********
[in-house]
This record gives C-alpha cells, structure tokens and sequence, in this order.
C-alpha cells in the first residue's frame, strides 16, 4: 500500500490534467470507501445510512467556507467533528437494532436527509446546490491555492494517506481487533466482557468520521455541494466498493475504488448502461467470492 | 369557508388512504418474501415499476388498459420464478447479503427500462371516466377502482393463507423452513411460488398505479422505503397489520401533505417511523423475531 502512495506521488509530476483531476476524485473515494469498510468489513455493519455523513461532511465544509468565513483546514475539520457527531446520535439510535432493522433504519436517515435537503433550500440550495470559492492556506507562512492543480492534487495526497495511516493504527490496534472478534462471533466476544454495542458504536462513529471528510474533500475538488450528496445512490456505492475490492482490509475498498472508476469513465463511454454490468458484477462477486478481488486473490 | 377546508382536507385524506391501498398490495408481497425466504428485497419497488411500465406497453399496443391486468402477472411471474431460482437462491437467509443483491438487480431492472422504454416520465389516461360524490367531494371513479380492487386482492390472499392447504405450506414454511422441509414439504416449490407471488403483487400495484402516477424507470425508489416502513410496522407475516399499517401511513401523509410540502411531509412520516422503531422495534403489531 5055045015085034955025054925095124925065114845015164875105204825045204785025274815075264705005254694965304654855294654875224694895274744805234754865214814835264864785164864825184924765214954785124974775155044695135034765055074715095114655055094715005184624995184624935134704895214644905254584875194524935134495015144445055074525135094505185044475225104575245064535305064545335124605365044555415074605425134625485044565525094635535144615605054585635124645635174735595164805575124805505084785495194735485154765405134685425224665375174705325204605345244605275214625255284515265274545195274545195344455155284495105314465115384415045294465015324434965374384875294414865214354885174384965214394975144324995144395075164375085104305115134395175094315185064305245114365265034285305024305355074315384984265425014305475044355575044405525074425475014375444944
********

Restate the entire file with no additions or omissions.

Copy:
[in-house]
This record gives C-alpha cells, structure tokens and sequence, in this order.
C-alpha cells in the first residue's frame, strides 16, 4: 500500500490534467470507501445510512467556507467533528437494532436527509446546490491555492494517506481487533466482557468520521455541494466498493475504488448502461467470492 | 369557508388512504418474501415499476388498459420464478447479503427500462371516466377502482393463507423452513411460488398505479422505503397489520401533505417511523423475531 502512495506521488509530476483531476476524485473515494469498510468489513455493519455523513461532511465544509468565513483546514475539520457527531446520535439510535432493522433504519436517515435537503433550500440550495470559492492556506507562512492543480492534487495526497495511516493504527490496534472478534462471533466476544454495542458504536462513529471528510474533500475538488450528496445512490456505492475490492482490509475498498472508476469513465463511454454490468458484477462477486478481488486473490 | 377546508382536507385524506391501498398490495408481497425466504428485497419497488411500465406497453399496443391486468402477472411471474431460482437462491437467509443483491438487480431492472422504454416520465389516461360524490367531494371513479380492487386482492390472499392447504405450506414454511422441509414439504416449490407471488403483487400495484402516477424507470425508489416502513410496522407475516399499517401511513401523509410540502411531509412520516422503531422495534403489531 5055045015085034955025054925095124925065114845015164875105204825045204785025274815075264705005254694965304654855294654875224694895274744805234754865214814835264864785164864825184924765214954785124974775155044695135034765055074715095114655055094715005184624995184624935134704895214644905254584875194524935134495015144445055074525135094505185044475225104575245064535305064545335124605365044555415074605425134625485044565525094635535144615605054585635124645635174735595164805575124805505084785495194735485154765405134685425224665375174705325204605345244605275214625255284515265274545195274545195344455155284495105314465115384415045294465015324434965374384875294414865214354885174384965214394975144324995144395075164375085104305115134395175094315185064305245114365265034285305024305355074315384984265425014305475044355575044405525074425475014375444944